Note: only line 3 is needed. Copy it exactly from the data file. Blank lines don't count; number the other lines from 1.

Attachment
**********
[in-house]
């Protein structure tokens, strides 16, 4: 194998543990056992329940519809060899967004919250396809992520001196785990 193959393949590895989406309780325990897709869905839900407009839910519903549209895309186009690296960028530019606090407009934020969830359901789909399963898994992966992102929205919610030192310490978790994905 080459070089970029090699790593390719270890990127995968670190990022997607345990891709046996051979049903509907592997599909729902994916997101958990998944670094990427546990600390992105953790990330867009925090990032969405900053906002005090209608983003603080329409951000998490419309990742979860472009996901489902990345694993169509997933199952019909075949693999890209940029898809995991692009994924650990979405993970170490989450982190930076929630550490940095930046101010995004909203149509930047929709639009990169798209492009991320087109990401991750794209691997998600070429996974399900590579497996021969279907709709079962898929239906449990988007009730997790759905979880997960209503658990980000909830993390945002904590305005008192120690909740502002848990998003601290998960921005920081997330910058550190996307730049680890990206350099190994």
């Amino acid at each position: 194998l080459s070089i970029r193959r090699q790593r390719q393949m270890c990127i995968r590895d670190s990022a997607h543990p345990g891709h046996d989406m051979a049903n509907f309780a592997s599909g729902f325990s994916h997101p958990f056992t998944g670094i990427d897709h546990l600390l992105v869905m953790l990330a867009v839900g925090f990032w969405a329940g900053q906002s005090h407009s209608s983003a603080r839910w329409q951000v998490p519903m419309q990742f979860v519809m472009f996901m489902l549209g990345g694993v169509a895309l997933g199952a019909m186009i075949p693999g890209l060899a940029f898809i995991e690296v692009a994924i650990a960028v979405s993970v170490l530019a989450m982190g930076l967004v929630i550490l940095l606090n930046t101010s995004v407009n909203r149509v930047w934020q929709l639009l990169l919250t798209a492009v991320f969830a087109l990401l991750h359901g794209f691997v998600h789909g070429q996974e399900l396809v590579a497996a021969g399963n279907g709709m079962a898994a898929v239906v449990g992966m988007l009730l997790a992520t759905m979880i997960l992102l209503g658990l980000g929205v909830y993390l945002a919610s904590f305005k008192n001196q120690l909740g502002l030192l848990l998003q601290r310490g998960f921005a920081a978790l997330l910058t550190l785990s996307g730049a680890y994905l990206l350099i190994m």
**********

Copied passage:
């Amino acid at each position: 194998l080459s070089i970029r193959r090699q790593r390719q393949m270890c990127i995968r590895d670190s990022a997607h543990p345990g891709h046996d989406m051979a049903n509907f309780a592997s599909g729902f325990s994916h997101p958990f056992t998944g670094i990427d897709h546990l600390l992105v869905m953790l990330a867009v839900g925090f990032w969405a329940g900053q906002s005090h407009s209608s983003a603080r839910w329409q951000v998490p519903m419309q990742f979860v519809m472009f996901m489902l549209g990345g694993v169509a895309l997933g199952a019909m186009i075949p693999g890209l060899a940029f898809i995991e690296v692009a994924i650990a960028v979405s993970v170490l530019a989450m982190g930076l967004v929630i550490l940095l606090n930046t101010s995004v407009n909203r149509v930047w934020q929709l639009l990169l919250t798209a492009v991320f969830a087109l990401l991750h359901g794209f691997v998600h789909g070429q996974e399900l396809v590579a497996a021969g399963n279907g709709m079962a898994a898929v239906v449990g992966m988007l009730l997790a992520t759905m979880i997960l992102l209503g658990l980000g929205v909830y993390l945002a919610s904590f305005k008192n001196q120690l909740g502002l030192l848990l998003q601290r310490g998960f921005a920081a978790l997330l910058t550190l785990s996307g730049a680890y994905l990206l350099i190994m």